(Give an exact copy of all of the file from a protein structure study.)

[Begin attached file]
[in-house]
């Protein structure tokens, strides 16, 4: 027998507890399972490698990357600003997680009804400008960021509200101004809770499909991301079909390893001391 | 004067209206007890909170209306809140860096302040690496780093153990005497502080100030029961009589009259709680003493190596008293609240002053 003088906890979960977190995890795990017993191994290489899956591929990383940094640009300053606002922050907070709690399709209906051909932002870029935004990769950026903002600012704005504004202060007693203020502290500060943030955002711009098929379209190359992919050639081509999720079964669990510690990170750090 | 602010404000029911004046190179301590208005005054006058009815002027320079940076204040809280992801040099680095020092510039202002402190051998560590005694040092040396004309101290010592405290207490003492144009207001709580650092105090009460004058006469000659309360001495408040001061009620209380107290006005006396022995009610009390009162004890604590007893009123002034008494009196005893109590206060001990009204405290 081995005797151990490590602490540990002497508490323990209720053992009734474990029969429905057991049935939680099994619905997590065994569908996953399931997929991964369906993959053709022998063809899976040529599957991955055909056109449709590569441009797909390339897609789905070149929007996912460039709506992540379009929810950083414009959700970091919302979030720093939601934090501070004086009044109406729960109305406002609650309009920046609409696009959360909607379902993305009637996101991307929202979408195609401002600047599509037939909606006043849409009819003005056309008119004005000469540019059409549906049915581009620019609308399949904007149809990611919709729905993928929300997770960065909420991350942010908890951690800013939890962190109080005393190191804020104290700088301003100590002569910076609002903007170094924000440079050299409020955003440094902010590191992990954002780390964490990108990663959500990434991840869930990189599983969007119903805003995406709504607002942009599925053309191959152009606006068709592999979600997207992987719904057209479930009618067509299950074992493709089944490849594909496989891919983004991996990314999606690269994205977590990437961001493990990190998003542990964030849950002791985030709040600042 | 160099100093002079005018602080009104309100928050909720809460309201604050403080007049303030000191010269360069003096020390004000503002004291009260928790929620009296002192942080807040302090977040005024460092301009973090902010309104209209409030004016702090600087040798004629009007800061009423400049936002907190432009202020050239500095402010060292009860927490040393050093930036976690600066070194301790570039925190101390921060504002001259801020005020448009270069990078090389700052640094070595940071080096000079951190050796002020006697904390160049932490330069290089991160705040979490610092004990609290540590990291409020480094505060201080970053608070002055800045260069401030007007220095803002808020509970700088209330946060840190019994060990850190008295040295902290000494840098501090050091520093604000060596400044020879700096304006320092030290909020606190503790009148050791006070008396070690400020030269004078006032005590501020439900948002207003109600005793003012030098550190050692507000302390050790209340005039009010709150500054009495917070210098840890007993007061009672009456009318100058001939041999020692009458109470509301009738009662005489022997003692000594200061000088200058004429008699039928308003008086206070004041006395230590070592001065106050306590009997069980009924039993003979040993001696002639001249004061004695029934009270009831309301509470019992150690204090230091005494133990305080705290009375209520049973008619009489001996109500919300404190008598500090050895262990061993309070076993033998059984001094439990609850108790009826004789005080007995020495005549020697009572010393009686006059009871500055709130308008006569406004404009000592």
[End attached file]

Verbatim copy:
[in-house]
């Protein structure tokens, strides 16, 4: 027998507890399972490698990357600003997680009804400008960021509200101004809770499909991301079909390893001391 | 004067209206007890909170209306809140860096302040690496780093153990005497502080100030029961009589009259709680003493190596008293609240002053 003088906890979960977190995890795990017993191994290489899956591929990383940094640009300053606002922050907070709690399709209906051909932002870029935004990769950026903002600012704005504004202060007693203020502290500060943030955002711009098929379209190359992919050639081509999720079964669990510690990170750090 | 602010404000029911004046190179301590208005005054006058009815002027320079940076204040809280992801040099680095020092510039202002402190051998560590005694040092040396004309101290010592405290207490003492144009207001709580650092105090009460004058006469000659309360001495408040001061009620209380107290006005006396022995009610009390009162004890604590007893009123002034008494009196005893109590206060001990009204405290 081995005797151990490590602490540990002497508490323990209720053992009734474990029969429905057991049935939680099994619905997590065994569908996953399931997929991964369906993959053709022998063809899976040529599957991955055909056109449709590569441009797909390339897609789905070149929007996912460039709506992540379009929810950083414009959700970091919302979030720093939601934090501070004086009044109406729960109305406002609650309009920046609409696009959360909607379902993305009637996101991307929202979408195609401002600047599509037939909606006043849409009819003005056309008119004005000469540019059409549906049915581009620019609308399949904007149809990611919709729905993928929300997770960065909420991350942010908890951690800013939890962190109080005393190191804020104290700088301003100590002569910076609002903007170094924000440079050299409020955003440094902010590191992990954002780390964490990108990663959500990434991840869930990189599983969007119903805003995406709504607002942009599925053309191959152009606006068709592999979600997207992987719904057209479930009618067509299950074992493709089944490849594909496989891919983004991996990314999606690269994205977590990437961001493990990190998003542990964030849950002791985030709040600042 | 160099100093002079005018602080009104309100928050909720809460309201604050403080007049303030000191010269360069003096020390004000503002004291009260928790929620009296002192942080807040302090977040005024460092301009973090902010309104209209409030004016702090600087040798004629009007800061009423400049936002907190432009202020050239500095402010060292009860927490040393050093930036976690600066070194301790570039925190101390921060504002001259801020005020448009270069990078090389700052640094070595940071080096000079951190050796002020006697904390160049932490330069290089991160705040979490610092004990609290540590990291409020480094505060201080970053608070002055800045260069401030007007220095803002808020509970700088209330946060840190019994060990850190008295040295902290000494840098501090050091520093604000060596400044020879700096304006320092030290909020606190503790009148050791006070008396070690400020030269004078006032005590501020439900948002207003109600005793003012030098550190050692507000302390050790209340005039009010709150500054009495917070210098840890007993007061009672009456009318100058001939041999020692009458109470509301009738009662005489022997003692000594200061000088200058004429008699039928308003008086206070004041006395230590070592001065106050306590009997069980009924039993003979040993001696002639001249004061004695029934009270009831309301509470019992150690204090230091005494133990305080705290009375209520049973008619009489001996109500919300404190008598500090050895262990061993309070076993033998059984001094439990609850108790009826004789005080007995020495005549020697009572010393009686006059009871500055709130308008006569406004404009000592």